Those investments saw four companies — “all unicorns for their day,” Blumberg said — go public. He used some of his earnings and leveraged his connections from those deals to seed his first institutional fund at Blumberg Capital. Today, the firm has $514 million under management with over 200 investments to date.
Blumberg Capital was the first investor in Nutanix, an enterprise cloud platform that made legacy infrastructure obsolete when it combined computing, virtualization, and storage into one solution. Nutanix went public in 2016 and has given Blumberg Capital $223 million in returns over the years, according to the firm.
It also led the Series A for DoubleVerify, whose tools let advertisers and publishers verify that their ads are seen and clicked on by real people, rather than bots. It solved a real pain point for brands, and the market rewarded the company for it. The private-equity firm Providence Equity Partners LLC acquired a majority stake in DoubleVerify in 2017.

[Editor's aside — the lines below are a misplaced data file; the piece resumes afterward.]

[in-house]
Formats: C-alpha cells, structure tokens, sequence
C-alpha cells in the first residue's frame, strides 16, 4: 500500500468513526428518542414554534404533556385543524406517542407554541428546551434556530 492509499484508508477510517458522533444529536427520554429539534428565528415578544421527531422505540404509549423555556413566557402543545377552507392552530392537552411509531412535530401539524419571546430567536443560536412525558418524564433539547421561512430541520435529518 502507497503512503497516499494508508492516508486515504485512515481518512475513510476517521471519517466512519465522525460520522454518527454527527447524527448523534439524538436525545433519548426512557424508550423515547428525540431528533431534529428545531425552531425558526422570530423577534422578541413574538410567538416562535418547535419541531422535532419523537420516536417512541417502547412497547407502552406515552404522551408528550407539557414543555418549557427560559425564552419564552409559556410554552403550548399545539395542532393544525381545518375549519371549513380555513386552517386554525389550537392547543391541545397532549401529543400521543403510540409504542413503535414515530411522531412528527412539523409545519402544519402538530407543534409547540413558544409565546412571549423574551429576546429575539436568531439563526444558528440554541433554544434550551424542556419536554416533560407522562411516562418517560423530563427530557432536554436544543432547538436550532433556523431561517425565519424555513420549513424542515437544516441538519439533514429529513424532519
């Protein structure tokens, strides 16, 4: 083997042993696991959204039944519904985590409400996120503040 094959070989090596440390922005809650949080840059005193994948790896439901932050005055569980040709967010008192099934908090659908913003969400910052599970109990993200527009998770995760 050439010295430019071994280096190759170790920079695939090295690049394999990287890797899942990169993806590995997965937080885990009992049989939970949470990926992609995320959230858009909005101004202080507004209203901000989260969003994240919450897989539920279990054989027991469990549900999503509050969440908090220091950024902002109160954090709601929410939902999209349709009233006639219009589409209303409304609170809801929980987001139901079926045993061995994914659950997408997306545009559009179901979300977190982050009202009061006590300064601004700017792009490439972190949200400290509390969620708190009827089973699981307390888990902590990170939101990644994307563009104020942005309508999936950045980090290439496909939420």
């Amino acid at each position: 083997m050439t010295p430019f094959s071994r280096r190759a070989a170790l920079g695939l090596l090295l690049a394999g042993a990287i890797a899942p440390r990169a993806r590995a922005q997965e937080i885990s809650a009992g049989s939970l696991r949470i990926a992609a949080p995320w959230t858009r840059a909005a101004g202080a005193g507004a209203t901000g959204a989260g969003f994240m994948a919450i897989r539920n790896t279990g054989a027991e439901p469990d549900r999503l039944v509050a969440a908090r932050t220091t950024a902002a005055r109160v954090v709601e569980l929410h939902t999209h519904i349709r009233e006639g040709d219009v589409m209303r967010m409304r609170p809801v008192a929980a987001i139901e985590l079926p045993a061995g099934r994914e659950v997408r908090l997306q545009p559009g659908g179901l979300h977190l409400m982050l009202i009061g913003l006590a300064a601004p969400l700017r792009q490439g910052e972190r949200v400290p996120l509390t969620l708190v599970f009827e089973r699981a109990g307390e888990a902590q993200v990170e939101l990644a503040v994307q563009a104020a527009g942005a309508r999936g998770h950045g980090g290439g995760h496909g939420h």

Blumberg added that his experiences traveling to Israel as a high-school student and studying international relations in college gave him the confidence to place bets outside of Silicon Valley, into which most venture dollars flow. Since launching Blumberg Capital, he’s raised four funds that have backed emerging companies in the US, Europe, and Israel; one in three investments are outside the US.
‘When we came out as Republicans, we got dropped from a lot of cocktail-party lists’
Despite his track record of success, Blumberg has found himself ostracized from the Silicon Valley elite because of his politics.
San Francisco, where Blumberg and his family live, has a well-earned reputation as a strongly Democratic city. Less than 3% of its voting-age population cast ballots for Trump in the 2016 election, according to Curbed SF.
“When we came out as Republicans, we got dropped from a lot of cocktail-party lists,” Blumberg said. “There’s a number of friends who we just don’t see anymore because — we would be happy to see them — but they can’t deal with it. We break the stereotype.”
A proud Democrat through college, Blumberg now falls on the spectrum between conservative and libertarian. He seems to enjoy a lengthy rant about the media and the environmental movement. He also recommends the writings of Jordan Peterson, a Canadian psychology professor and right-wing celebrity who’s been described as “dangerous” for spreading conspiracy theories and “pseudo-facts.”
“Peter Thiel is a friend of mine,” Blumberg said.